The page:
# Iteratively reweighted least squares in Machine Learning Probability perspective

I am studying Machine Learning Probability perspective and I have a question with Algorithm 8.2, which is

$$\mathbf{w} = 0_{D}$$ $$w_{0} = \log (\bar{y}/(1-\bar{y}))$$

Repeat:
$$\eta_{i} = w_{0}+\mathbf{w}^{T} \mathbf{x}_{i}$$
$$\mu_{i} = \text{sigm}(\eta_{i})$$
$$s_{i} = \mu_{i}(1-\mu_{i})$$
$$z_{i} = \eta_{i}+\frac{y_{i}-\mu_{i}}{s_{i}}$$
$$\mathbf{S} = \text{diag}(s_{1:N})$$
$$\mathbf{w} = (\mathbf{X}^{T}\mathbf{S}\mathbf{X})^{-1}\mathbf{X}^{T}\mathbf{S}\mathbf{z}$$
until converged

I think $$w_{0}$$ means the coefficient of intercept, but why it is not updated in the loop?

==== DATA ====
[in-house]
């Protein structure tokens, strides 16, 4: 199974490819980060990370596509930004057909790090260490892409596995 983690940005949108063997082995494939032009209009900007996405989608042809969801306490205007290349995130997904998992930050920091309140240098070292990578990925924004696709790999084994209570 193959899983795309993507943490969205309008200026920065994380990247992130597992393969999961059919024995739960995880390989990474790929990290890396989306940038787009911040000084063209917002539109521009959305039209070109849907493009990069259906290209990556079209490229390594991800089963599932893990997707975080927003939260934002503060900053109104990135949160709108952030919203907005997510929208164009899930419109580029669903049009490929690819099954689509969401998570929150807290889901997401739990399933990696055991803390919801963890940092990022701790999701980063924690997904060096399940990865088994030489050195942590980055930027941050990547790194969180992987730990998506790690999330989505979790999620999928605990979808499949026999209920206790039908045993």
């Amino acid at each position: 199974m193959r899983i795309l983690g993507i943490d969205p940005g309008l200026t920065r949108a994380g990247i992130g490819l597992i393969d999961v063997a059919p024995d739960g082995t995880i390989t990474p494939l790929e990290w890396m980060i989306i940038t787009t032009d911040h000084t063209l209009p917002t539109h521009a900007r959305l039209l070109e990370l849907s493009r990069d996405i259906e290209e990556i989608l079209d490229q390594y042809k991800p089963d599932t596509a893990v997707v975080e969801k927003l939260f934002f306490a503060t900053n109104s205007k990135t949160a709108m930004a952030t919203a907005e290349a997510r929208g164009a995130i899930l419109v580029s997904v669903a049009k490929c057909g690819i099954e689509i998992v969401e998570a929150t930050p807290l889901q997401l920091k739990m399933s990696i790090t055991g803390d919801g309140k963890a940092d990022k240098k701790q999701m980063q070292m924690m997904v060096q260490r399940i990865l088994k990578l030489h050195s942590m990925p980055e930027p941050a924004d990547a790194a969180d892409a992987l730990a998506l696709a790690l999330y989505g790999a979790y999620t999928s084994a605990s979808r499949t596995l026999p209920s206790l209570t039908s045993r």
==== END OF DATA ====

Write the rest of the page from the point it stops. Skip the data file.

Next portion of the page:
It seems like $$w_{0}$$ is fixed like a constant?

## 1 Answer

I don't have the book but I believe this is a fitting algorithm for logistic regression.

In logistic regression, you can think the intercept like an estimate when the independent variable is zero. Of course, this is just the empirical estimate of log(p(Y=1)/p(Y=0). This is done in the second line:

$w_{0} = \log (\bar{y}/(1-\bar{y}))$

The intercept is also a constant because the log-odds don't change while the algorithm is running iterations.

More details: Intercept term in logistic regression